And what of the monolithic character of the Roman Catholic Church? So often I hear RC folk deride Protestants for their many denominations but within Roman Catholicism sects abound. The Roman Catholic Church is far from a unified religious monolith, uniform all the way down, free of variation in belief and practice. There are divergences in rites (Latin, Alexandrian, Antiochian, Armenian, etc.), in hierarchical oversight (Independent Catholic churches - Free Catholic Church, Celtic Catholic Church, Polish National Catholic Church, etc.) in monastic orders, and so on. Consider the most recent Pope whose...unusual teachings and decrees have incensed so much of the Roman Catholic laity. And when I talk to individual Roman Catholics, I hear among them a wide spectrum of belief and practice that quite surprises me sometimes. It is something of an illusion, then, that the RC church promotes that all within its borders of religious authority are perfectly homogeneous in practice and belief.

Is God's Truth ultimately unknowable? Not at all. But it certainly may seem so to people who have been subtly but profoundly dumbed-down, as is largely the case in western nations, unmoored from a thorough understanding of reason and logic, accustomed to sound-byte thinking rather than quiet, careful, complex argumentation, and tremendously juvenile in their understanding of their own faith. The truth is that most - not all - of the Bible is remarkably straightforward, its meaning readily extracted, especially under the constraints and guidelines of Reason and sound principles of interpretation (hermeneutics), as well as within a real and deep walk with God.

Modern, western Christians have fallen prey to deferring to the expert, as though deep fellowship with God is the domain of only a select few who've earned a degree (preferably a Phd.) at a seminary or, at least, written a book about Christian living (and maybe have a YouTube channel, too). Such deference usually occurs, though, in tandem with an unwillingness to do the necessary work to be a well-studied believer in one's own right, and daily experiencing God in a joyful, life-transforming way. And so, as the modern, western Christian Teaching Industry and the internet proliferate the voices of spiritual "experts" declaring to believers (who are mostly, concerning their faith, the proverbial puddle that is a mile-wide but an inch deep) all sorts of contradictory things, their inability to make sound, critical assessments of these "experts" leaves them thinking that God's truth is utterly obscure.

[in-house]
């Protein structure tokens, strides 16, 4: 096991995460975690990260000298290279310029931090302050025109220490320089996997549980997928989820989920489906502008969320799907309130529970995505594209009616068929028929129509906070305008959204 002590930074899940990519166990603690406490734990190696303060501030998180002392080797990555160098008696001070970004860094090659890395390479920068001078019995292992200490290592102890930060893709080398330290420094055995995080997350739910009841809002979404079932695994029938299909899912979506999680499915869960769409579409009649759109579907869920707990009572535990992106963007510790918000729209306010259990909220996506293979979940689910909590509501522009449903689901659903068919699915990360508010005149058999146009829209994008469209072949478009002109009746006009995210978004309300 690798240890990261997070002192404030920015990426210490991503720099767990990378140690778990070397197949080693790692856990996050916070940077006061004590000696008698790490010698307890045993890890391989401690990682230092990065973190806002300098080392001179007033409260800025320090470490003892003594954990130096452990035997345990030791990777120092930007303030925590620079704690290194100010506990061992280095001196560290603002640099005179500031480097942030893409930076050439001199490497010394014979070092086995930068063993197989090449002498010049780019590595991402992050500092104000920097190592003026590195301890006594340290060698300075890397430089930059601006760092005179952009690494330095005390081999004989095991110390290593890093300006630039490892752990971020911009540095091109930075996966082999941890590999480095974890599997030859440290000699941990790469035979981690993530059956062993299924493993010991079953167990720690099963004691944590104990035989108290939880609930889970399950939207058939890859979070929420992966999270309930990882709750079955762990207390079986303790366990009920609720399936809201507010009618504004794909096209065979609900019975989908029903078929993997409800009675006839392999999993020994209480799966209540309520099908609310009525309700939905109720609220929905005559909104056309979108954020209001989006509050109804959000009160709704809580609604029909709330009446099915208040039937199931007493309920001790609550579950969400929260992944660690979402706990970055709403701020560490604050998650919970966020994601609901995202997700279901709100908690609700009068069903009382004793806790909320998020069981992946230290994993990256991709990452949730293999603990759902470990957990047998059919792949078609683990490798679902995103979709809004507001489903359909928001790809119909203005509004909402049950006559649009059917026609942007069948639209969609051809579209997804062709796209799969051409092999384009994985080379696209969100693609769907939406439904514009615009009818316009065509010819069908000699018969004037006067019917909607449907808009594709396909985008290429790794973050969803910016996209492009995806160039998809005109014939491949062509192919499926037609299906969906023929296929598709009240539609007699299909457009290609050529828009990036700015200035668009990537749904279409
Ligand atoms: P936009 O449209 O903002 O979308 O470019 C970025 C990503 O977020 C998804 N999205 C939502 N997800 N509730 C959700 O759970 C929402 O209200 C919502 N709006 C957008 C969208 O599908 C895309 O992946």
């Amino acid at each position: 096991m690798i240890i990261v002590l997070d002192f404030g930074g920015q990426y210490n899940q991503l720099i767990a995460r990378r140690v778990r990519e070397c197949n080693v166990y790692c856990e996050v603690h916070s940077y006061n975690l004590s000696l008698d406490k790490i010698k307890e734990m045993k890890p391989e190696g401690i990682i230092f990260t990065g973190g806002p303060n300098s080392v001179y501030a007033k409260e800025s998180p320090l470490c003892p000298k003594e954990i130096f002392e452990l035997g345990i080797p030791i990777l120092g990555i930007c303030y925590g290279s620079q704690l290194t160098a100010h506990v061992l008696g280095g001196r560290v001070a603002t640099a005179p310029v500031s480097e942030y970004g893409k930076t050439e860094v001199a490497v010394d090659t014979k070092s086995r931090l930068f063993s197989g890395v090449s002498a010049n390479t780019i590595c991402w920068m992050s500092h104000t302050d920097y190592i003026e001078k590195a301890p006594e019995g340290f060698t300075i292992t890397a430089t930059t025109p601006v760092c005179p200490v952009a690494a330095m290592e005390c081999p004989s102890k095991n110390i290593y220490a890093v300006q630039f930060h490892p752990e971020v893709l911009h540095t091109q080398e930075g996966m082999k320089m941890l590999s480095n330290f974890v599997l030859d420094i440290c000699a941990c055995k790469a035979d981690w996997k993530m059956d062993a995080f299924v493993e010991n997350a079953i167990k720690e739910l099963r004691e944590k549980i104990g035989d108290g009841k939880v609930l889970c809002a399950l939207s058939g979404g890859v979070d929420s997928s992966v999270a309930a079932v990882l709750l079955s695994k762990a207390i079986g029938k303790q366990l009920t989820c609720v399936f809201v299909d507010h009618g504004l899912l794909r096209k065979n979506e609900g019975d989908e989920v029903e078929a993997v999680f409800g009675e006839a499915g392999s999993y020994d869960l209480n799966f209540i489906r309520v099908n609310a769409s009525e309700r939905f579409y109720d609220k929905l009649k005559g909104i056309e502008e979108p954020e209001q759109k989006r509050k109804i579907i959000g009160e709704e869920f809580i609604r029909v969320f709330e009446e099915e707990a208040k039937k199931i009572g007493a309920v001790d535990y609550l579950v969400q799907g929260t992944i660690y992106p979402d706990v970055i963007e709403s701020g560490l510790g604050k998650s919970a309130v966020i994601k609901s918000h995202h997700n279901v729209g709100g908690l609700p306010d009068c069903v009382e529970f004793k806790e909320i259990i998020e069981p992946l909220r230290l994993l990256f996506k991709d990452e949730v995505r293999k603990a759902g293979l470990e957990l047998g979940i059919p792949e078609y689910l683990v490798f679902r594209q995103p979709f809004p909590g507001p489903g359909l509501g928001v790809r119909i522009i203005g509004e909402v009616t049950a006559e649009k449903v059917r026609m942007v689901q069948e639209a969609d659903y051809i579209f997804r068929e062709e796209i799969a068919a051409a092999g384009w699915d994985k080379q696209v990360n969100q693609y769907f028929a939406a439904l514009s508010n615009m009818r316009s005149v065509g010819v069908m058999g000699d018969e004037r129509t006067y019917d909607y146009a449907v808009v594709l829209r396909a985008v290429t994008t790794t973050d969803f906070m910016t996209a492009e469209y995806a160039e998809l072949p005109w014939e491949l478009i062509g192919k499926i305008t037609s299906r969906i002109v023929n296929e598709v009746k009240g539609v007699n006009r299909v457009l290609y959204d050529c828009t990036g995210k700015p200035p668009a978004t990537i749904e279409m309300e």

Often, too, modern believers simply don't want to accept what the Bible teaches. They want to pick and choose, as they commonly do in the consumerist, post-modern West. God restrains too much in His word, and with point-blank unequivocality. He doesn't budge in what He says and this makes modern Christians steeped in the relativistic thinking of western societies squirm and look for a way to blunt or deny God's truth. Thinking that what God really means in His word is ultimately impossible to get at is one way some believer's give themselves all the "wiggle room" they want in shaping their faith to their own personal preferences (I'm not saying this is necessarily true of contributors to this thread).

Anyway, I could ramble on, but suffice it to say that God's word is not an inscrutable collection of unfathomable mysteries. If we want to know His truth, He'll show it to us. But we'll have to work at carefully studying His word, persistently and consistently, and stretch our Netflix-paralyzed brains uncomfortably, and submit ourselves constantly to the Spirit's illuminating control.

Psalms 1
Psalms 119:105, 130
Matthew 4:4
2 Timothy 3:16-17
 
I'd like to push back a bit on the notion that the Bible is largely impossible to truly understand and that this is made obvious in the myriad of denominations that exist. In the city where I live, there are three main Baptist conferences: Baptist General Conference, North American Baptist Conference, and the Fellowship Baptist Conference. Aha! See? Even within their own denomination, Baptists can find a consensus of belief! Not so. In fact, the denominations are distinct from each other mainly as a consequence of cultural heritage and geography, not doctrine. I've been in all three types of Baptist churches and hear exactly the same doctrine preached in all of them. The Baptist General Conference of Canada got its start among immigrant Swedish folk; the North American Baptists, in my city anyway, were primarily German immigrants; and the Fellowship Baptists, as far as I understand, have their origins in the States. Over the fifty years I've been a Christian, I've been in Missionary Alliance, Evangelical Free, Mennonite, Nazarene and a multitude of non-denominational churches and hear preaching in all of them almost exactly like the preaching in my own Baptist church. Many of the differences among Protestant churches have to do with peripheral doctrines and political structure, not with radical departures of fundamental doctrinal perspective among them.